Sump pump gfi protecting water heater power vent

mikhen

Member
Location
oley, pa
I'm in Pennsylvania, where we have adopted a "statewide" code. (sarcasm intended)
Anyway, per builders' specs, we have been installing a gfi recep for the sump pump, and protecting the power vent on the water heater with that gfi. Now, after a long time of working in this development, we failed inspection because of it.
Is this a recent change or something the inspector just discovered in the code book?
Thanx.
 

mgookin

Senior Member
Location
Fort Myers, FL
I'm in Pennsylvania, where we have adopted a "statewide" code. (sarcasm intended)
Anyway, per builders' specs, we have been installing a gfi recep for the sump pump, and protecting the power vent on the water heater with that gfi. Now, after a long time of working in this development, we failed inspection because of it.
Is this a recent change or something the inspector just discovered in the code book?
Thanx.
I'd bet that he doesn't want that power vent for a fossil fueled appliance on a GFCI that's powering a sump pump.
 

mgookin

Senior Member
Location
Fort Myers, FL
Code reference or would this be in the manufacturer's instructions?
If I were researching that issue I'd start with the fuel gas code, then mechanical code, etc.

Of course having a model number to view the installation manual would be quicker.

OP: can we get a model # for this appliance?

I did a little digging online and it seems some installation manufacturers want dedicated non-GFCI branch circuit and others are arguing the NEC requires the GFCI in an unfinished basement. But aren't dedicated circuits exempt? Or are they?
 

iwire

Moderator
Staff member
Location
Massachusetts
others are arguing the NEC requires the GFCI in an unfinished basement. But aren't dedicated circuits exempt? Or are they?
Almost all the exemptions have been removed.

Under the current NEC the sump pump would not be exempt from the GFCI requirements in unfinished basements.
 

kwired

Electron manager
Location
NE Nebraska
My feelings - no code violation unless instructions of either appliance call for dedicated circuit, but that may not be too likely.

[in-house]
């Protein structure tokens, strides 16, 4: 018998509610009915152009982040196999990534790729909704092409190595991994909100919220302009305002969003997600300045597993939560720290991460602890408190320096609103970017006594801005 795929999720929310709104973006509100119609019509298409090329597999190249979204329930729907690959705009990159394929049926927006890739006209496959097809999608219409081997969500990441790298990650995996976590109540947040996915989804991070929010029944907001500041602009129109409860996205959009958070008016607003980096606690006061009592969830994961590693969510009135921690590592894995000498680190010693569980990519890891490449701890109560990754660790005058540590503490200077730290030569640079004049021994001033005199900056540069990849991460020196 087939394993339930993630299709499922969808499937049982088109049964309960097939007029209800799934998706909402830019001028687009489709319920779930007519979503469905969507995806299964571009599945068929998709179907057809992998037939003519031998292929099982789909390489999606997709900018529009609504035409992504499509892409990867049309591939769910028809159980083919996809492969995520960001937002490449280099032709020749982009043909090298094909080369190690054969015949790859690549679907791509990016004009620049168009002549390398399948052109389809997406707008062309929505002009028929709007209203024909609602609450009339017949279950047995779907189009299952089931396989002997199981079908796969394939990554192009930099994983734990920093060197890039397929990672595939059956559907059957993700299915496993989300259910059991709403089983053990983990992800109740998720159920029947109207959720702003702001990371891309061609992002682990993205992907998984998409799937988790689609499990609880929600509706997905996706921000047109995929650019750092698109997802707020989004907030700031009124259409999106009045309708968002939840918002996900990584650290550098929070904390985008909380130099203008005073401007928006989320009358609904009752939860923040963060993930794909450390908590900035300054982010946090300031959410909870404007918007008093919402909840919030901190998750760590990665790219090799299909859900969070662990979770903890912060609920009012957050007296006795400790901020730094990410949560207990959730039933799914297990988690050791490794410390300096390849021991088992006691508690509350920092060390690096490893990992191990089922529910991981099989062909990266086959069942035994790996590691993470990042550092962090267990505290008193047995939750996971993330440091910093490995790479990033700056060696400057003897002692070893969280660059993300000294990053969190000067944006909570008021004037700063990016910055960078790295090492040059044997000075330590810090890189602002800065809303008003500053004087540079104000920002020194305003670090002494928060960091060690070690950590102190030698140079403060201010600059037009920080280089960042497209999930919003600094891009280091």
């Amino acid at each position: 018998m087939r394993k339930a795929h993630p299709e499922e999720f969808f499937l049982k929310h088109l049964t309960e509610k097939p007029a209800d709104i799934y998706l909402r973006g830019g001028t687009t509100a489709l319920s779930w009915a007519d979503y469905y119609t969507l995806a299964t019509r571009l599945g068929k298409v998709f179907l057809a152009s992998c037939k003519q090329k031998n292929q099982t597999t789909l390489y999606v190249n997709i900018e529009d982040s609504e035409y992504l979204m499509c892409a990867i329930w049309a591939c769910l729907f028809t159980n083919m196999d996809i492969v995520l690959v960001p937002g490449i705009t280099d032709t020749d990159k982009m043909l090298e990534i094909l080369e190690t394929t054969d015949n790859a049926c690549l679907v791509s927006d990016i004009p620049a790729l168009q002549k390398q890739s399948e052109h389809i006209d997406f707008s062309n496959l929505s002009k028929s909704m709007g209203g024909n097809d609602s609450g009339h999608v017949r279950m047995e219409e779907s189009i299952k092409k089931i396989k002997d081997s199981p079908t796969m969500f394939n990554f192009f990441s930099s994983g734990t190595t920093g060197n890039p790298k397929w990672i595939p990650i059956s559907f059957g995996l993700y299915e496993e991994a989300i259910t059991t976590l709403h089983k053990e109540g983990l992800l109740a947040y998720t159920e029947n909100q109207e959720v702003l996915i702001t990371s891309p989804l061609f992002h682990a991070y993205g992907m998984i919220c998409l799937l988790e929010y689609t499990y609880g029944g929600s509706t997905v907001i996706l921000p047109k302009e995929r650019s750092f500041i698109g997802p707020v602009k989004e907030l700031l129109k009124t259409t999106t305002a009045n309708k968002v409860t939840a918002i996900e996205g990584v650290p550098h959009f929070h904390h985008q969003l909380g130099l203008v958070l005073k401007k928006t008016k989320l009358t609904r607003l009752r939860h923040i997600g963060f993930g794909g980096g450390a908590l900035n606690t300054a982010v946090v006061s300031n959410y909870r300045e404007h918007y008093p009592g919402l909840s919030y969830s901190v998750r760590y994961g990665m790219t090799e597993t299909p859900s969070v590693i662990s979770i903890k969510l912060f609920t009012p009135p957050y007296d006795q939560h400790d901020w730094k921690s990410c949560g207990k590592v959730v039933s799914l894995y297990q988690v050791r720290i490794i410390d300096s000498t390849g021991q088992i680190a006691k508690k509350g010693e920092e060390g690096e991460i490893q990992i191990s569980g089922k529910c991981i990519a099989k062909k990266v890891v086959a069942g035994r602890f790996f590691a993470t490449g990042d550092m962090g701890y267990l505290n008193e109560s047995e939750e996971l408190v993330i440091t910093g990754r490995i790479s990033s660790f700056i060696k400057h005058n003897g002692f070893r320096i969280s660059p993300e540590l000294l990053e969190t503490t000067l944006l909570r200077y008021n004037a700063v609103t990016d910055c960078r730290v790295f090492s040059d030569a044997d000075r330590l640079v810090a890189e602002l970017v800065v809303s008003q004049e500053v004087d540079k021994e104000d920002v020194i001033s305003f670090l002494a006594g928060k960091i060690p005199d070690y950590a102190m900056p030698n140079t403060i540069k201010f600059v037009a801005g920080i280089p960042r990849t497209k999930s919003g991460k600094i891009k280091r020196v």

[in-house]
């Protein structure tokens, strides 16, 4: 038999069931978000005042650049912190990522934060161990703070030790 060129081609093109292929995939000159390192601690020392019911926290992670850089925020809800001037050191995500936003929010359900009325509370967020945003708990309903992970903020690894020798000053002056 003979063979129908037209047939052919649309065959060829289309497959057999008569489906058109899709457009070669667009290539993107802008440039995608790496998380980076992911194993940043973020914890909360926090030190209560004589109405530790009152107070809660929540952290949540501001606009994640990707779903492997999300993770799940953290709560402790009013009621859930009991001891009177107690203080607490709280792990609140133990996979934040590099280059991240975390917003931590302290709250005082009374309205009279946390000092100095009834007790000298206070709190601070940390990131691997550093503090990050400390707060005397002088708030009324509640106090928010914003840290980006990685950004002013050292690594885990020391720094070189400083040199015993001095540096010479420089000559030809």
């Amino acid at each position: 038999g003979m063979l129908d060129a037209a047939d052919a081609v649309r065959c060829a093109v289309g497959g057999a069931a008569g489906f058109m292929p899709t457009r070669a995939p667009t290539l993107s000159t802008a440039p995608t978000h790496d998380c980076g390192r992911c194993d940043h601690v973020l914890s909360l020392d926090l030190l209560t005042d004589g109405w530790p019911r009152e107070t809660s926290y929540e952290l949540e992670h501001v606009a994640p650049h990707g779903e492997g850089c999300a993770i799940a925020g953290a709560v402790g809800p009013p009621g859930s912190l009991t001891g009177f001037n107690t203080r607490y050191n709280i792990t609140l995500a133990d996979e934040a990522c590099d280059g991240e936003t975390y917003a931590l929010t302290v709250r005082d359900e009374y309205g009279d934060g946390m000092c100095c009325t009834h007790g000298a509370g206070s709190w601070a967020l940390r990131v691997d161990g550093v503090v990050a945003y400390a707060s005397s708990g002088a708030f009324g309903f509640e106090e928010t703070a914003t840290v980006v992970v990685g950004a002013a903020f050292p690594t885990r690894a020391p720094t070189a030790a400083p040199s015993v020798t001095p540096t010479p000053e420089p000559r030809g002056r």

But absence of hot water is a good indicator that the sump pump probably doesn't have power as well.

If you don't want GFCI protection on either of those appliances then you either need to direct wire them (if they have that option), or place them in an area that doesn't require GFCI protection for receptacles that are in that area.
 

mikhen

Member
Location
oley, pa
OP Here
The pump instructions say nothing about requiring its own circuit, and neither does the power vent.
If his was the first house we did for this inspector, I wouldn't have an issue. Same inspector, new requirement. This is what I hate most about my job anymore. The inconsistencies by the inspectors. Not just agencies, but the same inspector. I have a call in for him for the code reference but I haven't heard back yet.
 

Little Bill

Moderator
Staff member
Location
Tennessee NEC:2017
Occupation
Electrician
My feelings - no code violation unless instructions of either appliance call for dedicated circuit, but that may not be too likely.

But absence of hot water is a good indicator that the sump pump probably doesn't have power as well.

If you don't want GFCI protection on either of those appliances then you either need to direct wire them (if they have that option), or place them in an area that doesn't require GFCI protection for receptacles that are in that area.
Yep, I would just pick up that sump pump and put it in another room, probably dryer in there too and it shouldn't run as much!:p
 

mgookin

Senior Member
Location
Fort Myers, FL
I think the concern on the table here is the power vent on the fossil fuel burning appliance. CO will kill and it happens.

Can we get a model number on the power vent?
 

gadfly56

Senior Member
Location
New Jersey
If I were researching that issue I'd start with the fuel gas code, then mechanical code, etc.

Of course having a model number to view the installation manual would be quicker.

OP: can we get a model # for this appliance?

I did a little digging online and it seems some installation manufacturers want dedicated non-GFCI branch circuit and others are arguing the NEC requires the GFCI in an unfinished basement. But aren't dedicated circuits exempt? Or are they?
IIRC, when I installed a dedicated circuit for my clothes washer and put it on a GFCI breaker, the inspector said that because it was a dedicated circuit I needn't have bothered with the GFCI, but this was back in 2006 in NJ; don't know if it's changed since.
 

jumper

Senior Member
IIRC, when I installed a dedicated circuit for my clothes washer and put it on a GFCI breaker, the inspector said that because it was a dedicated circuit I needn't have bothered with the GFCI, but this was back in 2006 in NJ; don't know if it's changed since.
As Iwire stated most exceptions allowed under 2005 and earlier codes are gone.
 
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